In the past the Morris County non-profit community joined with Picatinny Arsenal, county and local governments and the state’s military agencies to develop plans to offer help to these returning vets and their families. The effort is supported each November by a fundraising walk to bolster the United Way’s Frontline Fund.
As a result, veterans and their families receive meals, clothing and access to medical and mental health services, shelter and other community services.
On Aug. 18 and 19, the New Jersey Fallen Soldiers Foundation and Community Hope will host a Stand Down outreach program for homeless and needy veterans on at the Morristown Armory.
Community Hope, a leader in providing services and shelter for mentally ill and disabled residents, has become a regional leader in providing housing for veterans. Projects at the U.S. Veterans Administration’s Lyons facility provide temporary and permanent housing for veterans along with support services.
Participating in the August event include the New Jersey Veterans Affairs Healthcare System; the Department of Labor; the New Jersey Department of Military and Veterans Affairs; the National Coalition for Homeless Veterans; the National Coalition for the Homeless; Morris County Veterans of Foreign War; Morris County American Legion; Family Services of Morristown; Community Soup Kitchen and Outreach Center; Eric Johnson House; Homeless Solutions; Interfaith Food Pantry; Salvation Army of Morristown; Morris County Human Services and faith based institutions.
In the release announcing the event, J. Michael Armstrong, Chief Executive Officer of Community Hope, said, “We have the programs in place to help homeless veterans. The challenge is to encourage them to come in off the streets and accept the services that are available. Stand downs provide this opportunity to engage with our neediest veterans.”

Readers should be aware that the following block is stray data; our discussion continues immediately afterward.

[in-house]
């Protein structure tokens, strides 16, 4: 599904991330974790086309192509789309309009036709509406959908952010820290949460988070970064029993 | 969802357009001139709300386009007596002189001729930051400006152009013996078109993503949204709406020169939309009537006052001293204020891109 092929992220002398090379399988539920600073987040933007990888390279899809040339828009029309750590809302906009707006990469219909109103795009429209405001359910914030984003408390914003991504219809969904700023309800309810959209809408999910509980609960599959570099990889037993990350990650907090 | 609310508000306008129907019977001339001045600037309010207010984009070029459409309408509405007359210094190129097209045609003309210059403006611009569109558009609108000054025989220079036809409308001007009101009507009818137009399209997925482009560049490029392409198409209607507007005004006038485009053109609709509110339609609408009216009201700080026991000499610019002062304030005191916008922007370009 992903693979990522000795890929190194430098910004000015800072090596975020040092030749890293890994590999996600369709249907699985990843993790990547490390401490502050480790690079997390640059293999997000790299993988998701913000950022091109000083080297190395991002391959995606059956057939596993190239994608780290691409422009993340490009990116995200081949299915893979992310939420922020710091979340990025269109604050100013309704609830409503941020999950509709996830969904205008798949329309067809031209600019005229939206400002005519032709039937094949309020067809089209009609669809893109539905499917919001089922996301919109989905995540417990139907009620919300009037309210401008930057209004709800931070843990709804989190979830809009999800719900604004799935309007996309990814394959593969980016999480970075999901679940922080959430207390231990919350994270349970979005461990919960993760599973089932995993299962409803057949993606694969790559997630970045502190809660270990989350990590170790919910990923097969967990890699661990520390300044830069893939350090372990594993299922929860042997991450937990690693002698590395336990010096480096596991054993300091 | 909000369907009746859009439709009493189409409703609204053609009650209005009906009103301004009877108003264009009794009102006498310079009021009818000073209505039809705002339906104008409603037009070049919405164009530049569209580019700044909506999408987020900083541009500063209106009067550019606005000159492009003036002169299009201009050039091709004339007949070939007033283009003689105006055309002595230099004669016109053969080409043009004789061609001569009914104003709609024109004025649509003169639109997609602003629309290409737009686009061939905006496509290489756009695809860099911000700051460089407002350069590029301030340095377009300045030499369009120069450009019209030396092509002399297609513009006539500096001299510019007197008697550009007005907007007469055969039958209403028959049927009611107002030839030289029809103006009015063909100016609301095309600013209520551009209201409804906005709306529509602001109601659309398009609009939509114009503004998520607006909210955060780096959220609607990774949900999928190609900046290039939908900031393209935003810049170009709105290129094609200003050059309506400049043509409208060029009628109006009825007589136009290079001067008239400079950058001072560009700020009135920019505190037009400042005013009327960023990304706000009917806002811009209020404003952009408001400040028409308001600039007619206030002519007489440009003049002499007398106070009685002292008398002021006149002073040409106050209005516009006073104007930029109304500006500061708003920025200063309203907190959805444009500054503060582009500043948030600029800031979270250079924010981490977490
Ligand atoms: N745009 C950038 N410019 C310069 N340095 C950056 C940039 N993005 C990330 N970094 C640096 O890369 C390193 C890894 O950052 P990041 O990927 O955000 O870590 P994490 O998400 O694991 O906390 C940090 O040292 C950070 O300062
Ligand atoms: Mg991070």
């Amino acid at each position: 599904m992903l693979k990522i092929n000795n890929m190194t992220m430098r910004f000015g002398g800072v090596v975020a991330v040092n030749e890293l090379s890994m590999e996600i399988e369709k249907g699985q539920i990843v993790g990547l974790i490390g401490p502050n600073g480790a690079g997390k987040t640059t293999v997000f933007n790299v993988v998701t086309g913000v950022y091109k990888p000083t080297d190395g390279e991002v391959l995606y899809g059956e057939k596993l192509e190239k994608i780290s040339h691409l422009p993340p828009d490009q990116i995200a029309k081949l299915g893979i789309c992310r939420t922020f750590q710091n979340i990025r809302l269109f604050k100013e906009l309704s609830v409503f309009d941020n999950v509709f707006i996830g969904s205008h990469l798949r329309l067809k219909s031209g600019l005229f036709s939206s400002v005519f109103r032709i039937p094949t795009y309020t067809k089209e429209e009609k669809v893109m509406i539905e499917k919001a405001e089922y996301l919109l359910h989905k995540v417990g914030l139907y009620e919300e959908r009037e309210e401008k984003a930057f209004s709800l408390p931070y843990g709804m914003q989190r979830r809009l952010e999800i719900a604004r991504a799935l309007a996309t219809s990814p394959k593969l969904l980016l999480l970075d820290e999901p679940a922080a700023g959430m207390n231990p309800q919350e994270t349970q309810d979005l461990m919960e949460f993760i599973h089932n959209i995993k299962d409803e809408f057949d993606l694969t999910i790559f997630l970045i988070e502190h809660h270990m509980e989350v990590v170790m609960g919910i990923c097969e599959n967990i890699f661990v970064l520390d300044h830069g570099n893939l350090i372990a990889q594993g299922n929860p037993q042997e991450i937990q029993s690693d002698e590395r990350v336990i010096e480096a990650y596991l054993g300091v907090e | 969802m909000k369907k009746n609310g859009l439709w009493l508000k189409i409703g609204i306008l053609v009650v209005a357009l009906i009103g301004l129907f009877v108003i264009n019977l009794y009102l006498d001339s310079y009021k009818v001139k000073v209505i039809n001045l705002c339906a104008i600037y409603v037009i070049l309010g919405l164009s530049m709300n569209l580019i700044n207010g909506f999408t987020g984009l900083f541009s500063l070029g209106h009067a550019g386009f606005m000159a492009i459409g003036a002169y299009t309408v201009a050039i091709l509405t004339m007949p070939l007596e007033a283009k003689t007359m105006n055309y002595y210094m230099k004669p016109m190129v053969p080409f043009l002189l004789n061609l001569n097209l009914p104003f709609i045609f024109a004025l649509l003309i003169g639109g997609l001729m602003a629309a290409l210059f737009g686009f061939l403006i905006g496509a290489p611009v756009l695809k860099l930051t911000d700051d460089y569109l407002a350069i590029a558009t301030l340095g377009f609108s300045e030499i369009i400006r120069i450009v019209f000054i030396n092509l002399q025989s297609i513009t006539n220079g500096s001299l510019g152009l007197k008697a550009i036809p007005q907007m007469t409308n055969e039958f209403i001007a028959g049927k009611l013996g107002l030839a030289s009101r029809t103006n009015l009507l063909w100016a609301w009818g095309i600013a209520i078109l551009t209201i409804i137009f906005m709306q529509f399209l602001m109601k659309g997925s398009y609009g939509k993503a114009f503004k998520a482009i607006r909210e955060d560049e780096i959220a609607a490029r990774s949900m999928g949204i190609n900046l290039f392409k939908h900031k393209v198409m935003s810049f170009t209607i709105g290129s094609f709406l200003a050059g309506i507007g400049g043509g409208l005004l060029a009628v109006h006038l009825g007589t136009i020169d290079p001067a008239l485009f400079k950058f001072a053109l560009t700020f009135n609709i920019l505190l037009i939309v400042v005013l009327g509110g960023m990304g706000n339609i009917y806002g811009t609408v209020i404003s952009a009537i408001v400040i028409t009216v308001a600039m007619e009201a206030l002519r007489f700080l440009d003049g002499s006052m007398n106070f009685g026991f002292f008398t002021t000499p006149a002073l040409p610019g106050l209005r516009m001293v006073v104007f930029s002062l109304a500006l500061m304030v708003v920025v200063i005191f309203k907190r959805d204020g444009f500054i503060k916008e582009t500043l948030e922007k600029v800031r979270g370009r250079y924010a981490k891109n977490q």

To support the Stand Down or for more information on the event, please contact Tom Dresdner at 973-920-0831 or

Then there is government working to solve other problems.
The Morris Area Para-Transit System, part of the county’s Department of Human Services, has been awarded a $406,125 Federal Transit Administration grant that it plans to use to help veterans, military families and others connect to jobs and services in their communities by improving access to local transportation options.
The grant, under the FTA’s Veterans Transportation and Community Living Initiative, will enable MAPS to develop a One-Click/One-Call Transportation Resource Center to coordinate local transportation services to veterans who live in the Morris County area, Hope Hezel, director of special transportation, said in the release announcing the funds.

The issues we face are not insurmountable or, really, even new.
What’s new is the pervasive attitude that everything is broken.
It’s not.
Pass it on.

About michaelstephendaigle

I have been writing most of my life. I am the author of the award-winning Frank Nagler Mystery series. "The Swamps of Jersey (2014); "A Game Called Dead" (2016) -- a Runner-Up in the 2016 Shelf Unbound Indie Author Contest; and "The Weight of Living" (2017) -- First Place winner for Mysteries in the Royal Dragonfly Book Awards Contest.